Search Results Design: Best Practices and Design Patterns

Advertisement

If you’ve been assigned to design or provide the architecture for a large e-commerce project or other information-heavy website whose success depends on content findability, it is vital that the design and layout of the search functionality for that website is considered carefully.

The search results page is the prime focus of the search experience, and can make or break a site’s conversion rates. Therefore, bridging the gap between a user and the content or products they seek is a crucial factor in the success of any large website. The responsibility to design an effective search results page is best considered after a thorough examination of some of the features and functions found on search results pages from a number of popular niches.

In this article, we’ll look at a number of trends and practices incorporated on a variety of websites. From this examination, we’ll conclude with a summary of the best practices learned from the examples those sites have set.

1. Trends In Search Engines

Google’s search result page1 sets the pattern for all the search result pages we’ll be considering. We’ll list the primary features of Google’s page, and then we’ll point out some additional unique features found on other search results pages, including those found on the other popular search engines.

Google

Google2

Below are the primary features of Google’s search results page:

  • Search box, with searched words, remains prominent at top
  • Option to view an “advanced” search page
  • Total number of results shown at top
  • Ajax-driven auto-complete for typed follow-up searches
  • Sponsored links at top and right
  • Paginated results
  • Results titles are large, bold, and hyperlinked
  • Searched words are shown in bold in a page snippet, in context
  • URLs shown in a different color under each result
  • Each result allows options to view “similar” and “cached”
  • Visited links are in a different color
  • Related search phrases listed at bottom
  • Search box with search terms repeated at the bottom
  • “Show options” link opens a sidebar for further filtering of the results

In the search engine niche, the other websites we’re considering follow very similar patterns as those set above by Google, with a few variations. Here are some unique features of those search results pages that are not found on Google’s.

Bing

Bing3

Microsoft’s new search engine Bing4 lists the user’s “search history” in the sidebar (outlined in red above), allowing the history to be cleared or turned off. The search history remains intact even when the browser is closed and the page is revisited.

Another helpful feature on Bing is shown below:

Bing Pagination5

The pagination unit at the bottom of the results page is more user-friendly than Google’s version. While Google’s version consists of “blocked” table cells, which somewhat help the clickability of these units, Bing’s is much cleaner and a clearer distinction is made between paginated units. Also improving the usability, Bing’s pagination units have a hover effect, which Google’s doesn’t, making Google’s confusing as to which unit is being clicked.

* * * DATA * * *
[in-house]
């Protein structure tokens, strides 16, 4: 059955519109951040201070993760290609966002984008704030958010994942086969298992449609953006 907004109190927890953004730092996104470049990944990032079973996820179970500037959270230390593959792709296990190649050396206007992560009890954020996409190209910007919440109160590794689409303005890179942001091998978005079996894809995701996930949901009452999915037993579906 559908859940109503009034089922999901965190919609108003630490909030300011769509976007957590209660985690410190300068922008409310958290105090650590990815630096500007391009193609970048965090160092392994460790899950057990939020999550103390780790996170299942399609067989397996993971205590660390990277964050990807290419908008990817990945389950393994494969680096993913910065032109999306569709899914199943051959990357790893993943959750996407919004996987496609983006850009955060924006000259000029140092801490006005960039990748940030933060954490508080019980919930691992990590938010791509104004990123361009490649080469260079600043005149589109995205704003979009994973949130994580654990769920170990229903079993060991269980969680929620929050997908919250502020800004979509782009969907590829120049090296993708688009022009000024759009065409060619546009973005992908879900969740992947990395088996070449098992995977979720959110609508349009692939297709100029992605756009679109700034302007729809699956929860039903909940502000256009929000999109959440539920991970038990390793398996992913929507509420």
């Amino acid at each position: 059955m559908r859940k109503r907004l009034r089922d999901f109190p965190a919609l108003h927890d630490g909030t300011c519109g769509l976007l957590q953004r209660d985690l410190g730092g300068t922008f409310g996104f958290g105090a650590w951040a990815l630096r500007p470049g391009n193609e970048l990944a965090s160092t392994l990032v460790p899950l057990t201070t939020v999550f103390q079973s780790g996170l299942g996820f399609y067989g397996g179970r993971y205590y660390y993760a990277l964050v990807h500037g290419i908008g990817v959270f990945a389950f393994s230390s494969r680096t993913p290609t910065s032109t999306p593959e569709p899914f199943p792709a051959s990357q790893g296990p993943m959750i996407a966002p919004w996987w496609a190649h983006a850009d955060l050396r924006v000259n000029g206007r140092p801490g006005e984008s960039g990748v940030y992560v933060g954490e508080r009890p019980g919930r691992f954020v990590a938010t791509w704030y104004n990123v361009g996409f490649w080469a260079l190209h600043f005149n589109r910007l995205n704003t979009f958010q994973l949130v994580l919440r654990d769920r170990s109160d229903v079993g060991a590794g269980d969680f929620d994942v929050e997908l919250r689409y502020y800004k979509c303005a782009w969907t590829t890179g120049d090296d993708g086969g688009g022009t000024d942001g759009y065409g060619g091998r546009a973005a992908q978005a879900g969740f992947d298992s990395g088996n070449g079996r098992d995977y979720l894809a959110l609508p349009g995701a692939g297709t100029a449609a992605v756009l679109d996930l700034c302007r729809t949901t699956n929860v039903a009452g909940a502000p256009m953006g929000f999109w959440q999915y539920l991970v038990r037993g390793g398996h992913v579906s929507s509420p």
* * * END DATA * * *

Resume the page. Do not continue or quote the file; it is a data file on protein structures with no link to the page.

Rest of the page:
Yahoo’s search results page includes a couple of JavaScript-driven enhancements that improve on features of Google’s and Bing’s pages:

Yahoo

Yahoo6

The search results page on Yahoo7 displays an Ajax-driven slide-down unit that appears below the search box when a search query is being typed. This is similar to the Ajax drop-down featured on Google and Bing, but with a few extra enhancements.

Also, Yahoo offers two features still in Beta: “Search Pad”, which allows the user to record notes on searches; and “SearchScan” to help protect from harmful websites:

Yahoo's Search Pad and Search Scan8

Google, Microsoft, and Yahoo have the experience and industry expertise to enable them to design an effective search results page. The patterns and trends they have set are worthy of consideration when designing your own search results page. Even if many of their features are out of your project’s budget and scope, the principles behind those features can be considered and incorporated in practical ways.

2. Search Results In Video Sharing Sites

Search results pages on video-sharing websites have set important patterns worth noting. The search results page on top video-sharing sites contain many of the features that we’ve already mentioned under the “Search Engines” section, plus some additional features shown below.

YouTube

YouTube Filtering Options9

YouTube10 has easily-accessible filtering options near the top of the search results page, shown above. Additionally, each item on a YouTube search result page lists detailed information, including a thumbnail preview, running time of the clip, user rating, and age of the item:

YouTube Details11

Also, if a particular item is part of a series, this is indicated:

YouTube Series12

Metacafe

Metacafe Extra Features13

Metacafe14 (above) includes many of the features that YouTube offers, plus an XML feed for a particular set of results, an option to enable or disable a “family filter”, and a “more” link that takes the user to a search for related content.

Veoh

Veoh Grid15

Veoh’s search result page16 (above) displays the items in grid format, which differs from the one-item-per-row or “list” format of the search results pages we’ve considered so far. Veoh also includes a button to “add to interests”, as well as a “Related Searches” box at the top of the results (although those related items were never very practical in the searches I conducted):